We kicked off our Summer Spending Challenge at the beginning of July to bring our summer Entertainment expenses down to $1000. This represents a reduction of 70% of our normal summer spending. 

So far we have been on track, but not this week. This week sucked.

Results from Week 4

In preparation for the “free” race of pain Mr. Funemployed was training for, we needed; spare chain links, a set of new bike tires (since the old ones were suspect of imminent failure), water purification drops, a lightweight bike lock, and a new headlamp (as the old one is sitting on the counter 600kms away). This totalled $346.45. I went for lunch with an old friend/co-worker ($24.88) and took the kids to the Lion King ($20.75). So yeah, this week sucked. 

  • Goal: $111/week ($1000/9 weeks)
  • Week 4: $392.08
  • Difference: I’d rather not do the math

In addition to the race prep costs, Mr. Funemployed’s bottom bracket started locking up on him. Luckily, a retired bike mechanic temporarily fixed it up for him, but that will also need replacing this summer. A few hours into the race, his tire tore open and he stitched up the 1” hole with dental floss. 11 hours in, he felt dizzy and started vomiting and DNF’d. 

What we’ve learned this week

Tracking and reporting our expenses has solidified a few things that we have long suspected.

Our kids are not expensive, we are.

If it appears that I’m picking on Mr. Funemployed, I’m not. Although he does have an expensive bike habit, I usually take something as cheap as trail running and plan a destination race around it. The meticulous tracking has just shone the light on exactly how we have managed to take something cheap from our 20’s and inflated it as we’ve aged.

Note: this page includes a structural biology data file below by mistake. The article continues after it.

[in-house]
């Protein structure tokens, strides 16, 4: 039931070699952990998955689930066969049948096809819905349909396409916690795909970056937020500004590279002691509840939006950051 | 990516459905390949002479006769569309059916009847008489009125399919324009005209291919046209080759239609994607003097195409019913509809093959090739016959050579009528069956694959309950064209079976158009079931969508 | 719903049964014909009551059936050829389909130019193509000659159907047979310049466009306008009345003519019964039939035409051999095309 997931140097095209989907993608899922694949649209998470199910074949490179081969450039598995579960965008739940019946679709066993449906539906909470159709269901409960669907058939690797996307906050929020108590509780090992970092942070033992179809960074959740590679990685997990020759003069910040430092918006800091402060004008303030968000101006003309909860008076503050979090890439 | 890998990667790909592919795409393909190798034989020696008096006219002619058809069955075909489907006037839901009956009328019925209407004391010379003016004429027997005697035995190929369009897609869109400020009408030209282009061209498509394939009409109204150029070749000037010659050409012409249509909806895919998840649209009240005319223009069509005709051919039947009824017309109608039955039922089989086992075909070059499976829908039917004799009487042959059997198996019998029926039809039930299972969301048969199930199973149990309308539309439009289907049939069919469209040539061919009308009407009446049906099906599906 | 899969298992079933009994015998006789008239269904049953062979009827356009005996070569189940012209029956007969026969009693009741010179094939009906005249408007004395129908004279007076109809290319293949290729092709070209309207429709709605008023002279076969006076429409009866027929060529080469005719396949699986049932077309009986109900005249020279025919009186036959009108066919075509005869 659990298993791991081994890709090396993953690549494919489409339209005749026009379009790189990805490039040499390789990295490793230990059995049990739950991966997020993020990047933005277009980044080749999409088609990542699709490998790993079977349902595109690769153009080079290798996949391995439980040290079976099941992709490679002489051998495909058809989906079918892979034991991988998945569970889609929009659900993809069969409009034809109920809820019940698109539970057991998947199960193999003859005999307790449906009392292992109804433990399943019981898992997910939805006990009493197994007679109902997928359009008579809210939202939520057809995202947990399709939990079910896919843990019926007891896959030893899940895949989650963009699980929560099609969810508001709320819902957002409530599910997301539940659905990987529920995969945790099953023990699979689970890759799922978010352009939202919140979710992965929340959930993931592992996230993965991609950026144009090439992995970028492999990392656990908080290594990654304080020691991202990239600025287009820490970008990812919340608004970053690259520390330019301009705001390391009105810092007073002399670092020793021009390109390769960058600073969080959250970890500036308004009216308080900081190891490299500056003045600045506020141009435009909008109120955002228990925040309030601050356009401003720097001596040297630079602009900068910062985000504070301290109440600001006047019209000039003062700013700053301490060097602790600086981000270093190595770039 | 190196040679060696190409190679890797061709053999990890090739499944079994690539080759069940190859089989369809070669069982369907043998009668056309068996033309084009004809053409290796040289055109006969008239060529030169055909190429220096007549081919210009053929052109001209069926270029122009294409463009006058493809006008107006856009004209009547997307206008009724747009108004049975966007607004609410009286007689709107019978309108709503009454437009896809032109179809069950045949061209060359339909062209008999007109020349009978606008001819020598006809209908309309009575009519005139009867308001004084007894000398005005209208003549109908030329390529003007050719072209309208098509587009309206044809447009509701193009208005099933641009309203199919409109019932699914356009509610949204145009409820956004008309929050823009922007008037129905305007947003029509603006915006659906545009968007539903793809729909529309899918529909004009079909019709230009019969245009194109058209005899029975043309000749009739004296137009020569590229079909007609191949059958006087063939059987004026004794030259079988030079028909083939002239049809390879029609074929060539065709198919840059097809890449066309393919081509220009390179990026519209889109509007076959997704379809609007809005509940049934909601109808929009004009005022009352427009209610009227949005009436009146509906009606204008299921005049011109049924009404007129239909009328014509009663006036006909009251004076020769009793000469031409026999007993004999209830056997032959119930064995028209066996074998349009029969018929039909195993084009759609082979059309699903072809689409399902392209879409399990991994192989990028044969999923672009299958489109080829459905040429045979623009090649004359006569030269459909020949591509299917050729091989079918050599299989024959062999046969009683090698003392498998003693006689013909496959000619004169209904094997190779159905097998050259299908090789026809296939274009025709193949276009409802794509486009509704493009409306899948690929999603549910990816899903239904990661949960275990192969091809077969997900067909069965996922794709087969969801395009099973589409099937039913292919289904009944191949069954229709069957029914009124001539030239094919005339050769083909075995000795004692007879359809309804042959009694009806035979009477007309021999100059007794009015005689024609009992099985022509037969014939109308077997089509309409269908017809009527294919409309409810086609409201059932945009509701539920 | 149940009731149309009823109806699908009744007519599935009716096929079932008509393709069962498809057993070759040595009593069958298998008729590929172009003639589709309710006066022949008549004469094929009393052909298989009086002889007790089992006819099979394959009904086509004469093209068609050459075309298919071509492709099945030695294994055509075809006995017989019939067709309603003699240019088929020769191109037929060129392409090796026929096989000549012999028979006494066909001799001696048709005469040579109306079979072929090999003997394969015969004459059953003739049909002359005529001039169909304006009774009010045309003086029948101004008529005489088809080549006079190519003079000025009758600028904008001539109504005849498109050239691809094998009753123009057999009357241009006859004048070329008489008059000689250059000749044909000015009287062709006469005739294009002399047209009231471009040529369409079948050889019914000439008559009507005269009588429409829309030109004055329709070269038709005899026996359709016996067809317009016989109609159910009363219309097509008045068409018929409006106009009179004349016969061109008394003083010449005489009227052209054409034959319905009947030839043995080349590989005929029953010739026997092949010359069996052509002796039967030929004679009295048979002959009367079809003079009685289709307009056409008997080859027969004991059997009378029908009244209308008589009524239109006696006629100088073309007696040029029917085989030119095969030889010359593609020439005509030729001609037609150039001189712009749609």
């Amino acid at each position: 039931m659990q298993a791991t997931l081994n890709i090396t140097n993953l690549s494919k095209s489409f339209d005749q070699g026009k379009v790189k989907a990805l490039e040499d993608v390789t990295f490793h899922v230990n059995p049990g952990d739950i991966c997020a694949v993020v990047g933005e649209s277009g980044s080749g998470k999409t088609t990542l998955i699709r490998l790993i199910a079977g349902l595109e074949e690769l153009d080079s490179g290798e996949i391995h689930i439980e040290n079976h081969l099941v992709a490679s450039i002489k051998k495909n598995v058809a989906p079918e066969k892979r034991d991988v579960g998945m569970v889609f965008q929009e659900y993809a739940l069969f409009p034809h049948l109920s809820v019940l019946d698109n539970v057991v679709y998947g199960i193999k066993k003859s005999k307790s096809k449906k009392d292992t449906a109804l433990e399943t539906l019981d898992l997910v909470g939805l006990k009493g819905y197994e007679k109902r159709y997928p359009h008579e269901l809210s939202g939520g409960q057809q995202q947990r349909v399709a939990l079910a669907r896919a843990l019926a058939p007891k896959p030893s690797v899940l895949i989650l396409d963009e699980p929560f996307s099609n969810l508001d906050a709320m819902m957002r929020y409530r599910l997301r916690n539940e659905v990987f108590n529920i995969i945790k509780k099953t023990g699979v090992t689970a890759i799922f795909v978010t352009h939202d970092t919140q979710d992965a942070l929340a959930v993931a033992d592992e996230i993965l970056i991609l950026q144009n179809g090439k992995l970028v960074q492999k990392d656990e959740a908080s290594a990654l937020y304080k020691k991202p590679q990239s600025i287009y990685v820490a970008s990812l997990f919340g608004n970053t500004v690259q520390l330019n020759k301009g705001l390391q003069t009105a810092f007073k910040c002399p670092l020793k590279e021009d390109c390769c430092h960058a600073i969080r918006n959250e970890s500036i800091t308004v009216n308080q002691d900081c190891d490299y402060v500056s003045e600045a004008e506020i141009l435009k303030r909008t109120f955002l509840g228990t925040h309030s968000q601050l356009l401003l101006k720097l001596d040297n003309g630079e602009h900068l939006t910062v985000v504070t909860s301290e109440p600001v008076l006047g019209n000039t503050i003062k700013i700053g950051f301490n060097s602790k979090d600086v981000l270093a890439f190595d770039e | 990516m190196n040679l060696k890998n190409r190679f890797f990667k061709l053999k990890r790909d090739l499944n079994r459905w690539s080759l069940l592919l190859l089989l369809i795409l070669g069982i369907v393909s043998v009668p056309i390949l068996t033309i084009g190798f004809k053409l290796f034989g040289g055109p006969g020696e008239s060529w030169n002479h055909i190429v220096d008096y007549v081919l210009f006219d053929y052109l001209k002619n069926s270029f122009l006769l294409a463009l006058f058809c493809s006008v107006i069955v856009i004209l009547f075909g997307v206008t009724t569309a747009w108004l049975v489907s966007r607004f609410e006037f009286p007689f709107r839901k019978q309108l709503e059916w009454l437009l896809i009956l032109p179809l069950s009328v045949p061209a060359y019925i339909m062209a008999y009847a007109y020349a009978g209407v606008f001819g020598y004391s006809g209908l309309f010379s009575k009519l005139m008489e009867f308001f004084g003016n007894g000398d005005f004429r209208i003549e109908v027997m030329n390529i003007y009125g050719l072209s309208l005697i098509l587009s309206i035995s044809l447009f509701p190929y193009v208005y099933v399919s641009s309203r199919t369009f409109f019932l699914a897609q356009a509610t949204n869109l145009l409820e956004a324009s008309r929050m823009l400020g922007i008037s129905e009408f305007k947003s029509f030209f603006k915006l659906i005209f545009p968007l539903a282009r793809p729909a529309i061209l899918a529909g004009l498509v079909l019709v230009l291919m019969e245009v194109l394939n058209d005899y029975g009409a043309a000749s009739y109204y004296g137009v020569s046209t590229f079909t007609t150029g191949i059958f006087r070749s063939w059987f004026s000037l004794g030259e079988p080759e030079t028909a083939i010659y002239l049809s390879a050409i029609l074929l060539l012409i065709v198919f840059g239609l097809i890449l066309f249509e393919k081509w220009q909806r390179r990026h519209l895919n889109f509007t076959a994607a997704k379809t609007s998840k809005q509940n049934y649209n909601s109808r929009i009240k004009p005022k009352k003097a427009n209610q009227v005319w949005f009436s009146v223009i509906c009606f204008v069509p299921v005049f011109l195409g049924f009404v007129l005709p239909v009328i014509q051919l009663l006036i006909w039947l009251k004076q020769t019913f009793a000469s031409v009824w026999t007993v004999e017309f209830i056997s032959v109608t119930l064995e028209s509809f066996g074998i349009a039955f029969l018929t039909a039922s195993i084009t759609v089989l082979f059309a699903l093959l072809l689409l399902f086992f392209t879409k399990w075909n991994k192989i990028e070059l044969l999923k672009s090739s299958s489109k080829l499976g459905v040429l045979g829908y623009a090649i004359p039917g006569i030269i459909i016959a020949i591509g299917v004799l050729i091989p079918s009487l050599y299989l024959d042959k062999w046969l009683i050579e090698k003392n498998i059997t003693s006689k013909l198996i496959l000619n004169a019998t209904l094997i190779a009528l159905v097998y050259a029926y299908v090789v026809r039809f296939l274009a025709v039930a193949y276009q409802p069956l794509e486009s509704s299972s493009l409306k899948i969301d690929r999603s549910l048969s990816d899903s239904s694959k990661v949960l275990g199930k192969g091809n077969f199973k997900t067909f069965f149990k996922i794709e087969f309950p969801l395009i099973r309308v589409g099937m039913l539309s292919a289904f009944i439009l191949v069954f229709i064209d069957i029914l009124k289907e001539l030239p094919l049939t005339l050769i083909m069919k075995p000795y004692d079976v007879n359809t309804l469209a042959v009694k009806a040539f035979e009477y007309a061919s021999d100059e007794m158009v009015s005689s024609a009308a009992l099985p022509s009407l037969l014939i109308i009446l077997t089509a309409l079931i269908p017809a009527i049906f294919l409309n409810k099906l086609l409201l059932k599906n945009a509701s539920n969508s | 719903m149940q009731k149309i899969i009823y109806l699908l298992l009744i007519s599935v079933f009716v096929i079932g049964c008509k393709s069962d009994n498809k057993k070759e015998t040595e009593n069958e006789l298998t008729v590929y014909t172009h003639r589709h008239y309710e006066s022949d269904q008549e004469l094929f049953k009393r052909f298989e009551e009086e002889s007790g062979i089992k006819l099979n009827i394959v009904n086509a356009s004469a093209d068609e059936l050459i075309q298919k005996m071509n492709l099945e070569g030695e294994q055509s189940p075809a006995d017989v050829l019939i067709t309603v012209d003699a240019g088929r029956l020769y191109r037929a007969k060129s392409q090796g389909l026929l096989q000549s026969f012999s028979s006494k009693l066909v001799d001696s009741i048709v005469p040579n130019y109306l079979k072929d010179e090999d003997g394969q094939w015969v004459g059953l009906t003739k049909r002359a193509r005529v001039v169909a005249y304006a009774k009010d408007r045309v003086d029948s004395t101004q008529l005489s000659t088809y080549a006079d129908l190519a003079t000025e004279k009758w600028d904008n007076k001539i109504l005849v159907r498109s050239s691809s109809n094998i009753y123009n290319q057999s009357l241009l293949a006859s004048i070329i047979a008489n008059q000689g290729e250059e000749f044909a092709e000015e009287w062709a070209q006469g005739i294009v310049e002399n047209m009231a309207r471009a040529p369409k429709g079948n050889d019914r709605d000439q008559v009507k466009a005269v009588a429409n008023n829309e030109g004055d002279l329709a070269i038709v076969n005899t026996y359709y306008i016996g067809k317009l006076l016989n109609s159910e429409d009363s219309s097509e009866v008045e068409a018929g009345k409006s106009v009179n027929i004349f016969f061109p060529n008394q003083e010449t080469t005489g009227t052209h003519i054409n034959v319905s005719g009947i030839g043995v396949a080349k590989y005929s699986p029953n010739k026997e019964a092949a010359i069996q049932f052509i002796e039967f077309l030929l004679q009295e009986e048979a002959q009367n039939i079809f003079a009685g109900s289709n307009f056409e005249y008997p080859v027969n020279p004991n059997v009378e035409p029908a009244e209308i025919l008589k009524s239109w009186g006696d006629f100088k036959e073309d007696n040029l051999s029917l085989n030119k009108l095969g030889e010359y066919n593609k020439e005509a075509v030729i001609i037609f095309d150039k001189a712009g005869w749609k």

In our 20’s, we bought a used backcountry ski setup and drove to Kananaskis to ski for free on the weekends. Now we have multiple pairs of skis for varying conditions, and this equipment cost us more than the Honda Civic we used to drive to the mountains in. Oh, and then we fly into a hut for a week with a cook, a guide, and our besties, almost every winter. 

In our 20’s, I bought a full suspension bike and rode locally. Now I take a week or two and go to Moab or Bend. 

In our 20’s, we camped with friends. Now we rent a lake front house that sleeps 12.

I could go on an on.

I’m not saying any of these upgrades in lifestyle hasn’t created awesome memories and amazing experiences. In fact, I’m really happy that we’ve been fortunate enough to stay as active as we have been. It’s just that we’ve been actively trying to NOT inflate our lifestyle for the last 10 years, and it happened anyway. Special, one-off experiences become normal and then it’s hard to plan a trip without being a little disappointed that you won’t get a room with a view.

It sure sucks to understand you’re just like everyone else :).